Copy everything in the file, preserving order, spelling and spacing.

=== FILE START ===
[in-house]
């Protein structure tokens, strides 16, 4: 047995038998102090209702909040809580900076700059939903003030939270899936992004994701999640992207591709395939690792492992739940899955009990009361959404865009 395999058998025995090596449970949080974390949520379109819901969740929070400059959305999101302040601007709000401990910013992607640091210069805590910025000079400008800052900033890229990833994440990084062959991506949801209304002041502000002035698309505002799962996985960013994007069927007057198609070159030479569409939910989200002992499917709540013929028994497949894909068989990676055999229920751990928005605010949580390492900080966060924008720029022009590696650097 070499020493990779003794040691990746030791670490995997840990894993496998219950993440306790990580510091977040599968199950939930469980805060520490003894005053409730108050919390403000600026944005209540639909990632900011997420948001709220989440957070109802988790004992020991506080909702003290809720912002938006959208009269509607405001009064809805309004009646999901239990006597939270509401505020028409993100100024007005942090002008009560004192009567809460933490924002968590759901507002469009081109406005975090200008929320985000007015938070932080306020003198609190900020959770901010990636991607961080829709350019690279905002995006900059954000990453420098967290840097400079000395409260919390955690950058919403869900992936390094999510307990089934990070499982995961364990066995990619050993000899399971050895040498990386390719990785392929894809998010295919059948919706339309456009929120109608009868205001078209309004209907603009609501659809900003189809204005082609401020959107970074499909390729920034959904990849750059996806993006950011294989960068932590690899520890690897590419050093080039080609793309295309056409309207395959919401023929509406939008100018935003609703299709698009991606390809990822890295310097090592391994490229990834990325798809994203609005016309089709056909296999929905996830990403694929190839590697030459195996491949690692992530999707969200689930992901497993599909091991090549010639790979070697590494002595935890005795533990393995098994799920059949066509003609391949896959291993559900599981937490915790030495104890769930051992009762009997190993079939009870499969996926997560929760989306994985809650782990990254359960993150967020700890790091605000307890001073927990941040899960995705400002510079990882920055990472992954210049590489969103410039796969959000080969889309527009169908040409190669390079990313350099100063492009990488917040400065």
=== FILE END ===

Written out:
[in-house]
């Protein structure tokens, strides 16, 4: 047995038998102090209702909040809580900076700059939903003030939270899936992004994701999640992207591709395939690792492992739940899955009990009361959404865009 395999058998025995090596449970949080974390949520379109819901969740929070400059959305999101302040601007709000401990910013992607640091210069805590910025000079400008800052900033890229990833994440990084062959991506949801209304002041502000002035698309505002799962996985960013994007069927007057198609070159030479569409939910989200002992499917709540013929028994497949894909068989990676055999229920751990928005605010949580390492900080966060924008720029022009590696650097 070499020493990779003794040691990746030791670490995997840990894993496998219950993440306790990580510091977040599968199950939930469980805060520490003894005053409730108050919390403000600026944005209540639909990632900011997420948001709220989440957070109802988790004992020991506080909702003290809720912002938006959208009269509607405001009064809805309004009646999901239990006597939270509401505020028409993100100024007005942090002008009560004192009567809460933490924002968590759901507002469009081109406005975090200008929320985000007015938070932080306020003198609190900020959770901010990636991607961080829709350019690279905002995006900059954000990453420098967290840097400079000395409260919390955690950058919403869900992936390094999510307990089934990070499982995961364990066995990619050993000899399971050895040498990386390719990785392929894809998010295919059948919706339309456009929120109608009868205001078209309004209907603009609501659809900003189809204005082609401020959107970074499909390729920034959904990849750059996806993006950011294989960068932590690899520890690897590419050093080039080609793309295309056409309207395959919401023929509406939008100018935003609703299709698009991606390809990822890295310097090592391994490229990834990325798809994203609005016309089709056909296999929905996830990403694929190839590697030459195996491949690692992530999707969200689930992901497993599909091991090549010639790979070697590494002595935890005795533990393995098994799920059949066509003609391949896959291993559900599981937490915790030495104890769930051992009762009997190993079939009870499969996926997560929760989306994985809650782990990254359960993150967020700890790091605000307890001073927990941040899960995705400002510079990882920055990472992954210049590489969103410039796969959000080969889309527009169908040409190669390079990313350099100063492009990488917040400065």